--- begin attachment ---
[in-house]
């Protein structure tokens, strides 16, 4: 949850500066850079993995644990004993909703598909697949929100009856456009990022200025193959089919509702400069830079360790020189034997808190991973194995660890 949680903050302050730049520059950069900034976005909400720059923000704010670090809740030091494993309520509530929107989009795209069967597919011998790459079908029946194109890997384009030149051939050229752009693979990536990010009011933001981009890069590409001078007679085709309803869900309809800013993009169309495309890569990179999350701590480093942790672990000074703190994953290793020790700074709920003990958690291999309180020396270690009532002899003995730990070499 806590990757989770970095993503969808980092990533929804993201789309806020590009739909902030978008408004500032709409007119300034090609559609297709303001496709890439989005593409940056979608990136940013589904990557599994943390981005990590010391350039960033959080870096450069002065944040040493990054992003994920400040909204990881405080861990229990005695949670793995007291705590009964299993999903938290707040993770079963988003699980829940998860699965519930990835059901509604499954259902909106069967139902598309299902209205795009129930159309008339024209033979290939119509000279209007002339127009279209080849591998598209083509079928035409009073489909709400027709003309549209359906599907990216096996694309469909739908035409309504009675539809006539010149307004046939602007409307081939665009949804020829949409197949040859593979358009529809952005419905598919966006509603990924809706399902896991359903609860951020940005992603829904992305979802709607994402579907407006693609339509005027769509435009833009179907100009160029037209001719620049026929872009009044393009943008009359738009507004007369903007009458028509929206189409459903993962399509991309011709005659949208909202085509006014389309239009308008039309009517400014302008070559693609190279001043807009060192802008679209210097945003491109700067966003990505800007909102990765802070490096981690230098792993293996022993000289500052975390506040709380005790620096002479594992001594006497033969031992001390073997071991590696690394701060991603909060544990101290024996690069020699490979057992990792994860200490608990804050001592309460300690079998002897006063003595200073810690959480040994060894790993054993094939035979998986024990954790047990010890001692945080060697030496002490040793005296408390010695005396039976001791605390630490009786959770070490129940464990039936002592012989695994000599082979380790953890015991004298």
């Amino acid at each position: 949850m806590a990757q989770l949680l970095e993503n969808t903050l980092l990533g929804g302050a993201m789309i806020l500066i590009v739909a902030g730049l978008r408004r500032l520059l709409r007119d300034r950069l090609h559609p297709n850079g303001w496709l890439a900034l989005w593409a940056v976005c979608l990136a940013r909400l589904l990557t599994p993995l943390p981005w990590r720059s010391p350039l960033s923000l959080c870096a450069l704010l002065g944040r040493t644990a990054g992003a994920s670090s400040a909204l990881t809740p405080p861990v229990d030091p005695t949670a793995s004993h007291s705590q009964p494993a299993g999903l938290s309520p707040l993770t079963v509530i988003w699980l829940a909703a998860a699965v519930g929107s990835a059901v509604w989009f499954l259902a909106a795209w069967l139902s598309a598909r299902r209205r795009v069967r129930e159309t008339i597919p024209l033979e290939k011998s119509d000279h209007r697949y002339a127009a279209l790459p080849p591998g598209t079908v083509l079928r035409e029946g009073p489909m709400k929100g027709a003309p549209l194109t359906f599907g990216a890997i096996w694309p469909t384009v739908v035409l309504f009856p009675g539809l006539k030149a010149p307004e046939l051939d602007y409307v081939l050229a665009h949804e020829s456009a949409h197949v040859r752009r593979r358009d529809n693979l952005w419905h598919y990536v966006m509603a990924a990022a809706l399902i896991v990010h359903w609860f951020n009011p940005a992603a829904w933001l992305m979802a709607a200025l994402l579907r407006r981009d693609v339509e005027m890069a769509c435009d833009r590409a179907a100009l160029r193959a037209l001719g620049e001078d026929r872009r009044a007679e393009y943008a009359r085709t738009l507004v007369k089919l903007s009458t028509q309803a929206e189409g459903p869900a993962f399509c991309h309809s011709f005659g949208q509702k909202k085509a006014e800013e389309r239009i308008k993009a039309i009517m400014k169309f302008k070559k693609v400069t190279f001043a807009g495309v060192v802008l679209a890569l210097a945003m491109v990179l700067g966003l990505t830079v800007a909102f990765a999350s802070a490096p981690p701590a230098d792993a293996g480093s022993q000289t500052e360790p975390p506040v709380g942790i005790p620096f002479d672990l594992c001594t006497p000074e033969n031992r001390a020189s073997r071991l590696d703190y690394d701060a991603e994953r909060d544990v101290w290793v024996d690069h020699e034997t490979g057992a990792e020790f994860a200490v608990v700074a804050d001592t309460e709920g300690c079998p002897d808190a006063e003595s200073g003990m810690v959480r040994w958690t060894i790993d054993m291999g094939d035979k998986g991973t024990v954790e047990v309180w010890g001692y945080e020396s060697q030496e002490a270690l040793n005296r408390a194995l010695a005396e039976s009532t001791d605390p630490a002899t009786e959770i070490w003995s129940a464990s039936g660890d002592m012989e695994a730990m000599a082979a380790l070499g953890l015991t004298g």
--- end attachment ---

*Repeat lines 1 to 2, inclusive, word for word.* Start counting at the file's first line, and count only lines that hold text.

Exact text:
[in-house]
């Protein structure tokens, strides 16, 4: 949850500066850079993995644990004993909703598909697949929100009856456009990022200025193959089919509702400069830079360790020189034997808190991973194995660890 949680903050302050730049520059950069900034976005909400720059923000704010670090809740030091494993309520509530929107989009795209069967597919011998790459079908029946194109890997384009030149051939050229752009693979990536990010009011933001981009890069590409001078007679085709309803869900309809800013993009169309495309890569990179999350701590480093942790672990000074703190994953290793020790700074709920003990958690291999309180020396270690009532002899003995730990070499 806590990757989770970095993503969808980092990533929804993201789309806020590009739909902030978008408004500032709409007119300034090609559609297709303001496709890439989005593409940056979608990136940013589904990557599994943390981005990590010391350039960033959080870096450069002065944040040493990054992003994920400040909204990881405080861990229990005695949670793995007291705590009964299993999903938290707040993770079963988003699980829940998860699965519930990835059901509604499954259902909106069967139902598309299902209205795009129930159309008339024209033979290939119509000279209007002339127009279209080849591998598209083509079928035409009073489909709400027709003309549209359906599907990216096996694309469909739908035409309504009675539809006539010149307004046939602007409307081939665009949804020829949409197949040859593979358009529809952005419905598919966006509603990924809706399902896991359903609860951020940005992603829904992305979802709607994402579907407006693609339509005027769509435009833009179907100009160029037209001719620049026929872009009044393009943008009359738009507004007369903007009458028509929206189409459903993962399509991309011709005659949208909202085509006014389309239009308008039309009517400014302008070559693609190279001043807009060192802008679209210097945003491109700067966003990505800007909102990765802070490096981690230098792993293996022993000289500052975390506040709380005790620096002479594992001594006497033969031992001390073997071991590696690394701060991603909060544990101290024996690069020699490979057992990792994860200490608990804050001592309460300690079998002897006063003595200073810690959480040994060894790993054993094939035979998986024990954790047990010890001692945080060697030496002490040793005296408390010695005396039976001791605390630490009786959770070490129940464990039936002592012989695994000599082979380790953890015991004298």